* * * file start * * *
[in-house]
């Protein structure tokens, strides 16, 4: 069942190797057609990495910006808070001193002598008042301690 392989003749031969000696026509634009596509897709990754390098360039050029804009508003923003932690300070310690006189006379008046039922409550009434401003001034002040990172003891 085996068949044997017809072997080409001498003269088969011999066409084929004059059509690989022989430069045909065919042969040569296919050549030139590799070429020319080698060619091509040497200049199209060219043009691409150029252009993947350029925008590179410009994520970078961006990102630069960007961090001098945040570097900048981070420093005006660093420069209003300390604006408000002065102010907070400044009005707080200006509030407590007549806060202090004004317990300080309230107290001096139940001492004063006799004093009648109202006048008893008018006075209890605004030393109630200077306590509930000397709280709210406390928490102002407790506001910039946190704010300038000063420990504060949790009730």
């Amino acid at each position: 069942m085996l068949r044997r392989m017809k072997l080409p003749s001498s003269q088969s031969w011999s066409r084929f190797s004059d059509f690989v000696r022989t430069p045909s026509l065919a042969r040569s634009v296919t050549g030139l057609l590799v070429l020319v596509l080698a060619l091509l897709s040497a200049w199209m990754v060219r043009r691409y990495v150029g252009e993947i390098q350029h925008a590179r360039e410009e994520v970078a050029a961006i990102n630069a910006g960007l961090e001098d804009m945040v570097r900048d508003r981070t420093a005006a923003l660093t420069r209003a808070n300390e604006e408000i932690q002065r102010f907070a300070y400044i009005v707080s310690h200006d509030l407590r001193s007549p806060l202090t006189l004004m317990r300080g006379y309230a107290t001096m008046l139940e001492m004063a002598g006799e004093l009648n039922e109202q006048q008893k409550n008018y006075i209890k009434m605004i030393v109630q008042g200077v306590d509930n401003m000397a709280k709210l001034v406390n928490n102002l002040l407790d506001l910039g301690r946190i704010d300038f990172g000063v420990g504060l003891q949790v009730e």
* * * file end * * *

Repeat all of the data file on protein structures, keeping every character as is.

[in-house]
């Protein structure tokens, strides 16, 4: 069942190797057609990495910006808070001193002598008042301690 392989003749031969000696026509634009596509897709990754390098360039050029804009508003923003932690300070310690006189006379008046039922409550009434401003001034002040990172003891 085996068949044997017809072997080409001498003269088969011999066409084929004059059509690989022989430069045909065919042969040569296919050549030139590799070429020319080698060619091509040497200049199209060219043009691409150029252009993947350029925008590179410009994520970078961006990102630069960007961090001098945040570097900048981070420093005006660093420069209003300390604006408000002065102010907070400044009005707080200006509030407590007549806060202090004004317990300080309230107290001096139940001492004063006799004093009648109202006048008893008018006075209890605004030393109630200077306590509930000397709280709210406390928490102002407790506001910039946190704010300038000063420990504060949790009730």
């Amino acid at each position: 069942m085996l068949r044997r392989m017809k072997l080409p003749s001498s003269q088969s031969w011999s066409r084929f190797s004059d059509f690989v000696r022989t430069p045909s026509l065919a042969r040569s634009v296919t050549g030139l057609l590799v070429l020319v596509l080698a060619l091509l897709s040497a200049w199209m990754v060219r043009r691409y990495v150029g252009e993947i390098q350029h925008a590179r360039e410009e994520v970078a050029a961006i990102n630069a910006g960007l961090e001098d804009m945040v570097r900048d508003r981070t420093a005006a923003l660093t420069r209003a808070n300390e604006e408000i932690q002065r102010f907070a300070y400044i009005v707080s310690h200006d509030l407590r001193s007549p806060l202090t006189l004004m317990r300080g006379y309230a107290t001096m008046l139940e001492m004063a002598g006799e004093l009648n039922e109202q006048q008893k409550n008018y006075i209890k009434m605004i030393v109630q008042g200077v306590d509930n401003m000397a709280k709210l001034v406390n928490n102002l002040l407790d506001l910039g301690r946190i704010d300038f990172g000063v420990g504060l003891q949790v009730e």